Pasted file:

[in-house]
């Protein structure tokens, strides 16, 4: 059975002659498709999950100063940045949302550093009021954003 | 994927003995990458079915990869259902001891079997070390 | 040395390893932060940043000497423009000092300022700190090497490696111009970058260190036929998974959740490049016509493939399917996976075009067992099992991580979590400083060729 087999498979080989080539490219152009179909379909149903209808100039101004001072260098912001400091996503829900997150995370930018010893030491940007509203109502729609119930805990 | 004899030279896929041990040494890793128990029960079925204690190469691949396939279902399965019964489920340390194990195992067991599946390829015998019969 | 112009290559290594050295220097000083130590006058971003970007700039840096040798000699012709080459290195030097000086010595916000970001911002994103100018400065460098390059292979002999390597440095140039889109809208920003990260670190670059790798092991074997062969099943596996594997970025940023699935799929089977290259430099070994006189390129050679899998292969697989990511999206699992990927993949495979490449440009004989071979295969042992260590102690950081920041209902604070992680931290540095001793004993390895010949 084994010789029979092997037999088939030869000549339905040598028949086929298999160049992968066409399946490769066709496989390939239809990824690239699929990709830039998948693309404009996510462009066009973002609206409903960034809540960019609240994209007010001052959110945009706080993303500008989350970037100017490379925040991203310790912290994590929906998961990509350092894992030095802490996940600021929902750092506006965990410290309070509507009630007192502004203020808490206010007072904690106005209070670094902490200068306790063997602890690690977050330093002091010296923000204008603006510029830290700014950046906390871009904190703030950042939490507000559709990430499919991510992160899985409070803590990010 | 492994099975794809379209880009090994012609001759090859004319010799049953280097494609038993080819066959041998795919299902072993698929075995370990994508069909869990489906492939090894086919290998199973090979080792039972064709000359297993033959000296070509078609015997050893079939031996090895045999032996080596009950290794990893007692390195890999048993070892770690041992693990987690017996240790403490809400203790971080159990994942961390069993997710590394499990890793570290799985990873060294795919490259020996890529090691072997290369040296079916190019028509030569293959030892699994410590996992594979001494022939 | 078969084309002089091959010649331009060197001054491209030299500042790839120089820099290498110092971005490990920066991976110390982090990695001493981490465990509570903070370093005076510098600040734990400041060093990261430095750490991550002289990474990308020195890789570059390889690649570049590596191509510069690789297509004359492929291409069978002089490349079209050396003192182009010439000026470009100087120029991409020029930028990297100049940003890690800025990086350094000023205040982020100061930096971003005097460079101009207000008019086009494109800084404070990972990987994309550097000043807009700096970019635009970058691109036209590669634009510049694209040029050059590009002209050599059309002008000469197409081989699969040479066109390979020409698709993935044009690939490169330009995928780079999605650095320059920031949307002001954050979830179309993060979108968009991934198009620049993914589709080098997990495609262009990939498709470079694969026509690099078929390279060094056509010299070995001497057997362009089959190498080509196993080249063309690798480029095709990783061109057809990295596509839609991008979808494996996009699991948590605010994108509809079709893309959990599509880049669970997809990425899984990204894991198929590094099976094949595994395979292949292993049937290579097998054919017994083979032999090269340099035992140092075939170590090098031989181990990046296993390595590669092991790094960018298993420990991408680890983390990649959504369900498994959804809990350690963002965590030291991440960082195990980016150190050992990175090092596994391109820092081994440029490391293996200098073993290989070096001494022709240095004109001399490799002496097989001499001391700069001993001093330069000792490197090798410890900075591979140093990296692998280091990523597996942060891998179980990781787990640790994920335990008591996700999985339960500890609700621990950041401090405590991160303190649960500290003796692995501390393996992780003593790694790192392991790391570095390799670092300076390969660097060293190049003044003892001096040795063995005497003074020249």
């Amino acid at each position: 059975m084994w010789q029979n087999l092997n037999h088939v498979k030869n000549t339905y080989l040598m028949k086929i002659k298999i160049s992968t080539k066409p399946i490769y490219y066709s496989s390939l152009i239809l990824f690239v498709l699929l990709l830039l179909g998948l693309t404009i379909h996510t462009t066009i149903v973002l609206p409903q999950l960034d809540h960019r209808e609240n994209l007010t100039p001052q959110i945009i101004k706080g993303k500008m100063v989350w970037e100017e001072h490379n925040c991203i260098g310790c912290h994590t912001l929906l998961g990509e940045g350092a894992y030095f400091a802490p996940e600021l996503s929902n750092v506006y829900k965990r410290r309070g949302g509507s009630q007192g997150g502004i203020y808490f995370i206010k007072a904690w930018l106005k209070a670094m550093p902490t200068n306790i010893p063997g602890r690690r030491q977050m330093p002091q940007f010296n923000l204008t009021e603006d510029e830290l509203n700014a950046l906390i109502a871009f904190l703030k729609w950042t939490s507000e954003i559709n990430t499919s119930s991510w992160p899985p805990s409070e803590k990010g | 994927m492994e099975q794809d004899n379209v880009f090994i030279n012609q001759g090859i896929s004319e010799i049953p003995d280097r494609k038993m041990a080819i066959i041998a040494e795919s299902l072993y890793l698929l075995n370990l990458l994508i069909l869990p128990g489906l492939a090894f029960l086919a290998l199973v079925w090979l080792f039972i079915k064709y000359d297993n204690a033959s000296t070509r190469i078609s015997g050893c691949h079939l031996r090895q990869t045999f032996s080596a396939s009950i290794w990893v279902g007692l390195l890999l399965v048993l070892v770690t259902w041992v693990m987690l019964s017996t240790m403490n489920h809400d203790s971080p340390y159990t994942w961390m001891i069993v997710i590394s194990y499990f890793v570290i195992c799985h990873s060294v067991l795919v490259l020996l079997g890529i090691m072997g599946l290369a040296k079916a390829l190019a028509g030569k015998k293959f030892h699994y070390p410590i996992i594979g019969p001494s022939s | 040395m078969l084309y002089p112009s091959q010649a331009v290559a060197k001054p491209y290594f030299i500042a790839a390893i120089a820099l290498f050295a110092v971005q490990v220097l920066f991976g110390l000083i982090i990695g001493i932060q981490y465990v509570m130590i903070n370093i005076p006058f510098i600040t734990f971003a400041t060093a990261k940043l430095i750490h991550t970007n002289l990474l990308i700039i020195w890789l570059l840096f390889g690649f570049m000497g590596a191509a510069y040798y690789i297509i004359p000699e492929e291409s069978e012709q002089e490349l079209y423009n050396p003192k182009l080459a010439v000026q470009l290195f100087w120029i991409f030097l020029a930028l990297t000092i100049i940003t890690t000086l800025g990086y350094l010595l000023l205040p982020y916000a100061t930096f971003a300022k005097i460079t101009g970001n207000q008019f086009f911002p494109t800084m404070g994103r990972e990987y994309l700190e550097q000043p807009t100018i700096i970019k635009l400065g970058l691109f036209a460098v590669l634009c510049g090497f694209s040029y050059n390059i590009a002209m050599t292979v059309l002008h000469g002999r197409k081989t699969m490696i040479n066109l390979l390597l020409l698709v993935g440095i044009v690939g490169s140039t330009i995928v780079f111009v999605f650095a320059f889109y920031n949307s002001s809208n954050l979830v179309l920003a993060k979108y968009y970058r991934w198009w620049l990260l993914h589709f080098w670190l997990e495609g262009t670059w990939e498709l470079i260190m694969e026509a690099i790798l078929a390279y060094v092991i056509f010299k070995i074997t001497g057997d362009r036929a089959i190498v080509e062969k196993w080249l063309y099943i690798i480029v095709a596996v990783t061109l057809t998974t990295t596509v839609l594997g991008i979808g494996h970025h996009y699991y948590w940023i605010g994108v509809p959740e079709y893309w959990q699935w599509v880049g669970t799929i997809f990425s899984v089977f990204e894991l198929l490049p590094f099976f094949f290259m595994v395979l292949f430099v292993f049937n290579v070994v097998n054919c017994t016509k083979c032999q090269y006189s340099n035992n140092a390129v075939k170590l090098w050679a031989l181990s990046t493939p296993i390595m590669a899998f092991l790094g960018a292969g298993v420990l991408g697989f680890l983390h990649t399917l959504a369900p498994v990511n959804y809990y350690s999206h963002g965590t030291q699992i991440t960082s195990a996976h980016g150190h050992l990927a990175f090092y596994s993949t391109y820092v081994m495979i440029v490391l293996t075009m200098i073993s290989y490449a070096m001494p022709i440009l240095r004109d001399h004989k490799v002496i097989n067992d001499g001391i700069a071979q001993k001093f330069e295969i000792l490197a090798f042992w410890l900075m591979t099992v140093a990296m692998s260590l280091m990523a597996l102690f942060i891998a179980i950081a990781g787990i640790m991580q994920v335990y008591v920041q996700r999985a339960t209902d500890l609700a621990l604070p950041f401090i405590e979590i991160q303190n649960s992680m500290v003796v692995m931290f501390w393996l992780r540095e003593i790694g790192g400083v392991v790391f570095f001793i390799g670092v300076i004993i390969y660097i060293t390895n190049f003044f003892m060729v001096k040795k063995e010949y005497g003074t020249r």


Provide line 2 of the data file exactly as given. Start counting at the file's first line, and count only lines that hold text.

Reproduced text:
């Protein structure tokens, strides 16, 4: 059975002659498709999950100063940045949302550093009021954003 | 994927003995990458079915990869259902001891079997070390 | 040395390893932060940043000497423009000092300022700190090497490696111009970058260190036929998974959740490049016509493939399917996976075009067992099992991580979590400083060729 087999498979080989080539490219152009179909379909149903209808100039101004001072260098912001400091996503829900997150995370930018010893030491940007509203109502729609119930805990 | 004899030279896929041990040494890793128990029960079925204690190469691949396939279902399965019964489920340390194990195992067991599946390829015998019969 | 112009290559290594050295220097000083130590006058971003970007700039840096040798000699012709080459290195030097000086010595916000970001911002994103100018400065460098390059292979002999390597440095140039889109809208920003990260670190670059790798092991074997062969099943596996594997970025940023699935799929089977290259430099070994006189390129050679899998292969697989990511999206699992990927993949495979490449440009004989071979295969042992260590102690950081920041209902604070992680931290540095001793004993390895010949 084994010789029979092997037999088939030869000549339905040598028949086929298999160049992968066409399946490769066709496989390939239809990824690239699929990709830039998948693309404009996510462009066009973002609206409903960034809540960019609240994209007010001052959110945009706080993303500008989350970037100017490379925040991203310790912290994590929906998961990509350092894992030095802490996940600021929902750092506006965990410290309070509507009630007192502004203020808490206010007072904690106005209070670094902490200068306790063997602890690690977050330093002091010296923000204008603006510029830290700014950046906390871009904190703030950042939490507000559709990430499919991510992160899985409070803590990010 | 492994099975794809379209880009090994012609001759090859004319010799049953280097494609038993080819066959041998795919299902072993698929075995370990994508069909869990489906492939090894086919290998199973090979080792039972064709000359297993033959000296070509078609015997050893079939031996090895045999032996080596009950290794990893007692390195890999048993070892770690041992693990987690017996240790403490809400203790971080159990994942961390069993997710590394499990890793570290799985990873060294795919490259020996890529090691072997290369040296079916190019028509030569293959030892699994410590996992594979001494022939 | 078969084309002089091959010649331009060197001054491209030299500042790839120089820099290498110092971005490990920066991976110390982090990695001493981490465990509570903070370093005076510098600040734990400041060093990261430095750490991550002289990474990308020195890789570059390889690649570049590596191509510069690789297509004359492929291409069978002089490349079209050396003192182009010439000026470009100087120029991409020029930028990297100049940003890690800025990086350094000023205040982020100061930096971003005097460079101009207000008019086009494109800084404070990972990987994309550097000043807009700096970019635009970058691109036209590669634009510049694209040029050059590009002209050599059309002008000469197409081989699969040479066109390979020409698709993935044009690939490169330009995928780079999605650095320059920031949307002001954050979830179309993060979108968009991934198009620049993914589709080098997990495609262009990939498709470079694969026509690099078929390279060094056509010299070995001497057997362009089959190498080509196993080249063309690798480029095709990783061109057809990295596509839609991008979808494996996009699991948590605010994108509809079709893309959990599509880049669970997809990425899984990204894991198929590094099976094949595994395979292949292993049937290579097998054919017994083979032999090269340099035992140092075939170590090098031989181990990046296993390595590669092991790094960018298993420990991408680890983390990649959504369900498994959804809990350690963002965590030291991440960082195990980016150190050992990175090092596994391109820092081994440029490391293996200098073993290989070096001494022709240095004109001399490799002496097989001499001391700069001993001093330069000792490197090798410890900075591979140093990296692998280091990523597996942060891998179980990781787990640790994920335990008591996700999985339960500890609700621990950041401090405590991160303190649960500290003796692995501390393996992780003593790694790192392991790391570095390799670092300076390969660097060293190049003044003892001096040795063995005497003074020249």